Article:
Body image: ‘It’s all a trap to keep us in our place and to slow us down’

Attacking a woman’s appearance is part of violence against women, FemFest hears

'Be a fabulous, fierce feminist," shouts veteran feminist and academic Ailbhe Smyth, to the audience of young Irish women gathered in Croke Park earlier this month for FemFest, a conference on leadership and body image.

Body image and leadership might seem a strange juxtaposition of themes for this National Women’s Council event, but speaker after speaker confirmed that women’s public and private confidence and self-esteem are very tightly bound up with body image – and the 21st-century obsession with social media profiles doesn’t help.

“What we look like and think we should look like, or what others think we should look like, it’s all a trap to keep us in our place and to slow us down. This constant anxiety about our appearance can blight our lives and it’s important to work out what to do about it,” says Smyth, chairwoman for the discussion on body image.

Writer, comedian and feminist Tara Flynn says she's endlessly asked questions about what it's like to be a woman comedian. "One heckler shouted at me: 'It's a good thing you're funny, luv, because you're not good-looking.' The lads just don't get heckles about how they look. The problem for young women now is that they have a 24/7 audience even if they don't choose to have a public life."

Don’t read the online comments after anything you write on social media, was a point repeated by Flynn and others throughout the event.

“Feminism isn’t just for women. It’s that radical idea embraced by the 1916 Proclamation that men and women are equal, yet in our society, migrant women, women with addictions and women in the Traveller community are doubly disadvantaged,” Aodhán Ó Ríordáin, Minister of State for Equality, New Communities and the Drugs Strategy, told the audience. “I’m a feminist.”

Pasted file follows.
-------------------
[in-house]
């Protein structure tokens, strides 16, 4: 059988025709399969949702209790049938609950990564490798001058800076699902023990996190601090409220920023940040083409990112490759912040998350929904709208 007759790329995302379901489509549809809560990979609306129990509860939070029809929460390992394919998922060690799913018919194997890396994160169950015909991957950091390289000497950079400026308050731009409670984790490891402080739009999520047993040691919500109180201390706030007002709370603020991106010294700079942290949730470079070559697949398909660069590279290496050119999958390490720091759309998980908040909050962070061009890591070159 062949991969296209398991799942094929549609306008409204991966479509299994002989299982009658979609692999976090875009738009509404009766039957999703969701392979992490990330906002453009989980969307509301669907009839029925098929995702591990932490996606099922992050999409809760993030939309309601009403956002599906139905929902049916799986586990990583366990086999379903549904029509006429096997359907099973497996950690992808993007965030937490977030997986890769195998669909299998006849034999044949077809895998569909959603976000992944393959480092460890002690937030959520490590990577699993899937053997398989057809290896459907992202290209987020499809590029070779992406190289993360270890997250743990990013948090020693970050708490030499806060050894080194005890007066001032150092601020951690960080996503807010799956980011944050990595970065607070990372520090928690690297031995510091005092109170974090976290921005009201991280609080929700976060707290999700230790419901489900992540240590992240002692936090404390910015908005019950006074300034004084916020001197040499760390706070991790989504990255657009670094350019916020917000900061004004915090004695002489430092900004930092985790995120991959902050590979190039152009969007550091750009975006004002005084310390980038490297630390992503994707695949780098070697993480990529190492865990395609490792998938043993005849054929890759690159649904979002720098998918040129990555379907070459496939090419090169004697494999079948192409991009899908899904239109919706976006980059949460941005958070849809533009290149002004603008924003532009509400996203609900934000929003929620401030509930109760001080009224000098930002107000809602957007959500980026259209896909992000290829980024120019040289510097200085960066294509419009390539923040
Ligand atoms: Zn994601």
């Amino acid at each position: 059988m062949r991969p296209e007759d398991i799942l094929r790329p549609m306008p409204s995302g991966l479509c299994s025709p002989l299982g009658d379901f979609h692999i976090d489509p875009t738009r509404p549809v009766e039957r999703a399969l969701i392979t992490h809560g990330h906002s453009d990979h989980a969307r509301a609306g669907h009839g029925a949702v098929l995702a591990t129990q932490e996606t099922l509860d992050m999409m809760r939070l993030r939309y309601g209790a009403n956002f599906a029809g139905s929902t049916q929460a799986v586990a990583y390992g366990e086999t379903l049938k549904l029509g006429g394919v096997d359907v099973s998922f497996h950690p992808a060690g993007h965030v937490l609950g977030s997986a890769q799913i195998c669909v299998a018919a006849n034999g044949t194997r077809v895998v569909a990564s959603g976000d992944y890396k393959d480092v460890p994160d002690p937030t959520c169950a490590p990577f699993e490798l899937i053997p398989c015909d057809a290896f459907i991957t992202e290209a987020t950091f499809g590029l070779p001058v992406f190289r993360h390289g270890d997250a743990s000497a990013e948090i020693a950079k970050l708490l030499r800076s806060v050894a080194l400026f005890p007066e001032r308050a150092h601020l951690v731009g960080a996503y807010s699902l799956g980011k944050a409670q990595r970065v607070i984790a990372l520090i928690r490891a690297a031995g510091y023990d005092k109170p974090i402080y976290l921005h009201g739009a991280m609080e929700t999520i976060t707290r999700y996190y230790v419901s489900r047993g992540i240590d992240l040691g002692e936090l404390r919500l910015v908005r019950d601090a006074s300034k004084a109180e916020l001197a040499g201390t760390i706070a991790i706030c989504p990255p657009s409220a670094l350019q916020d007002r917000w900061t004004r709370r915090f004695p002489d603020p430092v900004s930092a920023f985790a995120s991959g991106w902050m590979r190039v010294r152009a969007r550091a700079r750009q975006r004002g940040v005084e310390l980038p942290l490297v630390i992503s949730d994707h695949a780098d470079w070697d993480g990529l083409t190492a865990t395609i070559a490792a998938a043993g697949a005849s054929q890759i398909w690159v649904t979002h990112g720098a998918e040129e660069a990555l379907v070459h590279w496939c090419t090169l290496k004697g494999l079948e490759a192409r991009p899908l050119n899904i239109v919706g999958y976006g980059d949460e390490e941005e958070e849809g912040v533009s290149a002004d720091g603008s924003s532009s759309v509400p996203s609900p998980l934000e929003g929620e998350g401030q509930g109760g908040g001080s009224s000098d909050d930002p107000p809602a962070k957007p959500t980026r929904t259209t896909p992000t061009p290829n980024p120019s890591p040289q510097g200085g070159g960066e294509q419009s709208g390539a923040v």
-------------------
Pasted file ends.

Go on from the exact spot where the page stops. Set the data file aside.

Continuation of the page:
Single-gender schooling

Ó Ríordáin, the former principal of a secondary school for girls, adds it might be time to question single-gender schooling. “Maybe we can no longer stand over the system of gender separate schools. Let’s talk about why and for whose benefit do we separate boys and girls in schools?”

Audience member Lisa Fallon says one of the biggest issues for young women is being "shouted at and leered at on a night out".

Speaking about feminism itself, Fallon says: “I was cautious of the word for a long time for fear of seeming to be preachy or man-hating. But all women are here to promote gender equality.”

Tom Meagher, activist and advocate from the White Ribbon Campaign, the world's largest male-led campaign to end men's violence against women, also spoke at FemFest.

“Attacking women’s appearance to make them feel vulnerable is part of violence against women. The whole idea of women being commanded to be a certain way and then trivialised if they are upset about their appearance is so embedded in our society,” says Meagher, whose wife, Jill, was murdered in Melbourne in 2012.